Rioters placed Trump flags in the National Statuary Hall.
They ransacked lawmakers’ offices. Photos went viral of a protester with his feet up on a desk in Pelosi’s office suite, and others waving Confederate flags.
One of the most dramatic standoffs took place outside of the House chamber. As rioters banged on the doors to get in, Capitol Police issued instructions to House lawmakers to shelter in place as they scrambled to find a safe way to get them out of the chamber.
For several tense minutes, House lawmakers crouched on the ground, waiting for a signal from the police to evacuate.
Eventually, Capitol Police escorted lawmakers out and down a series of staircases to secure locations where they waited for the mob to be quelled.
On the Senate side, most members were sequestered together in a secure room. In the confusion, while they were being evacuated from the chamber, some senators did not make it to the secure room and dispersed to other parts of the Capitol complex, leaving Senate staff to search for them to ensure every member was safe and accounted for.
Inside the room where they were being held, a debate erupted among Senate Republicans about how to proceed.
By that point in the afternoon, it was becoming clear the situation had spiraled out of control and that the assault on the Capitol had overshadowed the Electoral College vote count.
Through the late afternoon, a large crowd of Trump supporters remained lodged outside of the Capitol.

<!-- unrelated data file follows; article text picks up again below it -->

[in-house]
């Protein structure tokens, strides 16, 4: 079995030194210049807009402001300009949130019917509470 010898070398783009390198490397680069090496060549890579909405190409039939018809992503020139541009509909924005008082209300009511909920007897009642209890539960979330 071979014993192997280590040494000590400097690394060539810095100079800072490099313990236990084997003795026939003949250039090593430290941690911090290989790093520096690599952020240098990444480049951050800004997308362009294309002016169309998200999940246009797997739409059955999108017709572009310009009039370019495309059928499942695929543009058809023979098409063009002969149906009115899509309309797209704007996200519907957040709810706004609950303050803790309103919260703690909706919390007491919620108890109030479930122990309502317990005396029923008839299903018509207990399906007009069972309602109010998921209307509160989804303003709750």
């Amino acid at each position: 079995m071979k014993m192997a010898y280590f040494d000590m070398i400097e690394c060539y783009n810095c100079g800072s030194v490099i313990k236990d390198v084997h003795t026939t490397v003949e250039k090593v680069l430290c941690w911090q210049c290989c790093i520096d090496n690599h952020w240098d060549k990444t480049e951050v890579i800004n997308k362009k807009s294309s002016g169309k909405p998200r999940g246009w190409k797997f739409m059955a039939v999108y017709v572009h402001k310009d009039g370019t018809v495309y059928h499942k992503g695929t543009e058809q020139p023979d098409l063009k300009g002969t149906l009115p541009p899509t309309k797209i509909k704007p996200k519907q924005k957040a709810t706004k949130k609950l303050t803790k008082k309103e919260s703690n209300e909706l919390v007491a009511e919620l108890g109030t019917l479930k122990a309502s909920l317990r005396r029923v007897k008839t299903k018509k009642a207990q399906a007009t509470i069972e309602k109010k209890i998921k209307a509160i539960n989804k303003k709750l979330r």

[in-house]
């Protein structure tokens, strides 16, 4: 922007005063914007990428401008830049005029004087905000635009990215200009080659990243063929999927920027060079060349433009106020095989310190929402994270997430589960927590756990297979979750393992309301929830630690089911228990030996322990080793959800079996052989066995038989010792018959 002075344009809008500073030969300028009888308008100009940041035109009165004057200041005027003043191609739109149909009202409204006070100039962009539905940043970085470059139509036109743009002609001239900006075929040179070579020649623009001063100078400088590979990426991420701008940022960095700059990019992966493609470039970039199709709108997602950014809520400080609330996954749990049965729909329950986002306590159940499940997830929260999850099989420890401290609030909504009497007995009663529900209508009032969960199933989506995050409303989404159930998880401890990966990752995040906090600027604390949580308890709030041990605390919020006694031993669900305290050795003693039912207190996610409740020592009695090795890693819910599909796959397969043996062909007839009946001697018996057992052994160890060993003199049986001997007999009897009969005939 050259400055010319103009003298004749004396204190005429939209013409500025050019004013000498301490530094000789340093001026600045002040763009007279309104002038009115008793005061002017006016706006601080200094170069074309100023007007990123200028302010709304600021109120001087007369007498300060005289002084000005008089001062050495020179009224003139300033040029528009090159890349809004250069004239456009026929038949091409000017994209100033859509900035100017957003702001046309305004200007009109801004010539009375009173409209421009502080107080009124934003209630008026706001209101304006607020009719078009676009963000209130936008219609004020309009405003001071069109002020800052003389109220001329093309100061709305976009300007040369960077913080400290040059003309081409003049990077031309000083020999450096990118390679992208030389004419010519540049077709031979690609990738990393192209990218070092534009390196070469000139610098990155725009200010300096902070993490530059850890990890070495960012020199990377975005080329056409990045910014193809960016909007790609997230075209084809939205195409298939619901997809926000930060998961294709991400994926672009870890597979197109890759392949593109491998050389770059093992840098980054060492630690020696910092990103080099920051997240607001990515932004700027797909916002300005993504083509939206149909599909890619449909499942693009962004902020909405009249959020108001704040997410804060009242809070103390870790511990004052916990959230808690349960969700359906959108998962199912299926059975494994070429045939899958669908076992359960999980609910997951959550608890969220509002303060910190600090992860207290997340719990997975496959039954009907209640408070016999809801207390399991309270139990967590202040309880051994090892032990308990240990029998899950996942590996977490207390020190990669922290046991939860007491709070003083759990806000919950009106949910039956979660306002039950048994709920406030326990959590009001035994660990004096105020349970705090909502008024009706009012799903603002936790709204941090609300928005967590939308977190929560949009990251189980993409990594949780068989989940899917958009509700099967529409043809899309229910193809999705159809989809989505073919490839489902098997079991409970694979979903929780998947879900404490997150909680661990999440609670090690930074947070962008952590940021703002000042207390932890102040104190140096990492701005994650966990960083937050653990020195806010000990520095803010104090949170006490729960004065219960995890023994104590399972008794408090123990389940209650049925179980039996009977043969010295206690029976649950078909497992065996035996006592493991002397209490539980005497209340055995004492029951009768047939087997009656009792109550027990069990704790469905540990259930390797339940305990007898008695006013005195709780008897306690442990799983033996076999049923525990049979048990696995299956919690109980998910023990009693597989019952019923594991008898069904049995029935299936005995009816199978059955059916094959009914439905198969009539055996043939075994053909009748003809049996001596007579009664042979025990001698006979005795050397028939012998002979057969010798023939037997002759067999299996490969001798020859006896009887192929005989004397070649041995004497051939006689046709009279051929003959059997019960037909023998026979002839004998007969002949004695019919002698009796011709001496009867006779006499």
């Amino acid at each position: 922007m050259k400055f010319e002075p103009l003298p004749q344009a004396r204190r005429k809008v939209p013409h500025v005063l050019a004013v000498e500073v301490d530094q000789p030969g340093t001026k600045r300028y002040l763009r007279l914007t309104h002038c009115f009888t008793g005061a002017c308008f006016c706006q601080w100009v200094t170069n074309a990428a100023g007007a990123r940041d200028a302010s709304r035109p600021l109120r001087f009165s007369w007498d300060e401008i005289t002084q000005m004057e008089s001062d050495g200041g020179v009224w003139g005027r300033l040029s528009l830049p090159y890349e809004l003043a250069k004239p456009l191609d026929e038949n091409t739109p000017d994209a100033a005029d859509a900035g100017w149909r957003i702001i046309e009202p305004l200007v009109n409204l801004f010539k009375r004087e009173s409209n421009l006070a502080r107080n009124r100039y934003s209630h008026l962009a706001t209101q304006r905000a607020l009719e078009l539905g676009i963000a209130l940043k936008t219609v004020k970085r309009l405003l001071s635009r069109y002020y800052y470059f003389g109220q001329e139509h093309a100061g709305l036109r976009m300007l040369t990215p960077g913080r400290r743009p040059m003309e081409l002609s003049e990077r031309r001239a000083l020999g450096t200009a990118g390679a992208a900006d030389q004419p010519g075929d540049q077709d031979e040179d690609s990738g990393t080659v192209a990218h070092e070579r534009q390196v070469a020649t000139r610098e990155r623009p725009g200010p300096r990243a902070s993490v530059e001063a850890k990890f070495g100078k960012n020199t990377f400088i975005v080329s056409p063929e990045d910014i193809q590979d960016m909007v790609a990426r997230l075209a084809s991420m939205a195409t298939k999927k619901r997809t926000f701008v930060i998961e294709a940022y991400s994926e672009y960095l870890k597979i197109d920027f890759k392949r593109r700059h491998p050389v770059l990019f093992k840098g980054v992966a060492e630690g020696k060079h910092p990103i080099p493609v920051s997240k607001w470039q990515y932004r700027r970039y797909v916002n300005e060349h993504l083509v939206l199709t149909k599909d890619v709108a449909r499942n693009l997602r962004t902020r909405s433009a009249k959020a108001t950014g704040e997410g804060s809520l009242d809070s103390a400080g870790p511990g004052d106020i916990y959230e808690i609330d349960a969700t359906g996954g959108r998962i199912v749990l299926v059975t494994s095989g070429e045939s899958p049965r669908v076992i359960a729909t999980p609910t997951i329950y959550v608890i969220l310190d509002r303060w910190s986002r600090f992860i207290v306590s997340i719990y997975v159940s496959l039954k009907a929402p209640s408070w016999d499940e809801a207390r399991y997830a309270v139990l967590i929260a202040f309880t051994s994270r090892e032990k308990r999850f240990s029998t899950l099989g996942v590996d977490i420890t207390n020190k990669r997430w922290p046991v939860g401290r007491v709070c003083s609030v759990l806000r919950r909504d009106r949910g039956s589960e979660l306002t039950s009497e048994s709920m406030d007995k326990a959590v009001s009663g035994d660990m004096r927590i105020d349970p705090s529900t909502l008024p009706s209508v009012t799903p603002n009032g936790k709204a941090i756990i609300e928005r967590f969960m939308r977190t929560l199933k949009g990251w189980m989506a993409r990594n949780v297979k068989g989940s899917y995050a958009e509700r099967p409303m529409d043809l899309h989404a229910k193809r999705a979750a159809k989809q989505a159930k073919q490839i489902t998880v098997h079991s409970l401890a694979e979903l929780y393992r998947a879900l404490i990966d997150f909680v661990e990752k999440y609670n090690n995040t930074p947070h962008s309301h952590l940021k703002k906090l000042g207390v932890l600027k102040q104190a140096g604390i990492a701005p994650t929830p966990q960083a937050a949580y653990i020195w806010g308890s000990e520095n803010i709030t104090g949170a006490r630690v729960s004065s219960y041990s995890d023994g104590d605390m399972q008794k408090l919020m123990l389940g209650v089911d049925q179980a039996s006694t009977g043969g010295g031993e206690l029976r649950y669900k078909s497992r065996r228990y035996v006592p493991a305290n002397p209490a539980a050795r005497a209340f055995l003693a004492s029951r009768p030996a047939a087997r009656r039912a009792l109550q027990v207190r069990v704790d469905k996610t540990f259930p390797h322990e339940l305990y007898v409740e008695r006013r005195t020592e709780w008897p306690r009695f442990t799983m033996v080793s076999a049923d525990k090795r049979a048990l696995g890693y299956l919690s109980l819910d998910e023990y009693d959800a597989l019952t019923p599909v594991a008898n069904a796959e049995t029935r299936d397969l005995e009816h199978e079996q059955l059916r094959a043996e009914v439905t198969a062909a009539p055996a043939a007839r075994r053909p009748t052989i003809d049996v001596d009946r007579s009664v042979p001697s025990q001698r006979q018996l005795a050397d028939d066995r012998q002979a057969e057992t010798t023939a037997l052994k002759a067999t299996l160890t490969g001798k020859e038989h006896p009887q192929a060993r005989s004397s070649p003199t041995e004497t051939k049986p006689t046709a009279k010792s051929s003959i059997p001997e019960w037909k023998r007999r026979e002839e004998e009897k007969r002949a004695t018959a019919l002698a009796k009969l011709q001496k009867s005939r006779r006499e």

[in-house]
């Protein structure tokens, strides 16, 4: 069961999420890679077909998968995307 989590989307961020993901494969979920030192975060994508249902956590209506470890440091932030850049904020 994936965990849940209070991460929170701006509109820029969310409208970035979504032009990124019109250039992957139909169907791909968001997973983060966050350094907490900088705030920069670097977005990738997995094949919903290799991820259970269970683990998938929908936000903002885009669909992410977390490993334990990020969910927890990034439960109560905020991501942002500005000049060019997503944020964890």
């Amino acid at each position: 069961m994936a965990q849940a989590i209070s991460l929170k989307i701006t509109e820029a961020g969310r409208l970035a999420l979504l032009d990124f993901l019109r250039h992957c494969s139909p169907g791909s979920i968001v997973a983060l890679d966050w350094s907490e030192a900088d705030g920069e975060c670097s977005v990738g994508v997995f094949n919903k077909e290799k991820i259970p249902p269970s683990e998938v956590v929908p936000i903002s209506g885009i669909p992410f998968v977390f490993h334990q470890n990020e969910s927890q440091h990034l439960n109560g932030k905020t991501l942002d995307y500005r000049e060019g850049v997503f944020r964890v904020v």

Rioters attacked crews of journalists who were covering the events.
Law enforcement authorities discovered suspected explosive devices outside of the offices of both the Democratic National Committee and the Republican National Committee, which are headquartered a few blocks away.
Police fatally shot a rioter inside the Capitol.
The victim was later identified as Ashli Babbitt, a 35-year-old Air Force veteran with a history of social media posts supporting Trump’s claims that the election was rigged.
Three other people died during the insurrection.
The national guards for Virginia, Maryland and the District of Columbia were deployed to the Capitol.
At approximately 4 p.m., Biden delivered a brief speech from Wilmington, Delaware, condemning the attack.
“This is not dissent, it’s disorder. It’s chaos. It borders on sedition, and it must end now.
I call on this mob to pull back and allow the work of democracy to go forward,” Biden said.
He also called on Trump to go on national television and “demand an end to this siege.”
Trump released a short video from the White House soon after Biden’s speech.
But instead of unequivocally condemning the riot, the president offered a mixed message in which he expressed support for his followers.
Democrats dismissed the message and even appeared to fall short among Trump’s allies in Congress.
Two hours later, as police worked to secure the Capitol so that Congress could continue the Electoral College vote count, Rep.
Cathy McMorris Rodgers, R-Wash., issued a statement saying that she would abandon her plan to object to the count.
Other Republicans soon followed suit. A few minutes before 9 p.m., Republican Sens.
James Lankford of Oklahoma and Steve Daines of Montana issued a joint statement announcing they would also drop their objections in response to the violence at the Capitol.
“We now need the entire Congress to come together and vote to certify the election results,” they said.
The tide had turned against pro-Trump Republicans in Congress, and against the president.
After a debate that stretched into early Thursday morning, Congress approved the Electoral College vote for Biden at 3:40 a.m.
Even before the voting ended, a debate was already underway about why the police did not do more to stop an overwhelmingly white mob with ties to white supremacist groups from breaching the Capitol.
By Wednesday, Sen. Minority Leader Chuck Schumer, Pelosi and other Democrats called for Trump to leave office immediately. As they reflected on the ordeal, lawmakers said they still could not believe what had happened.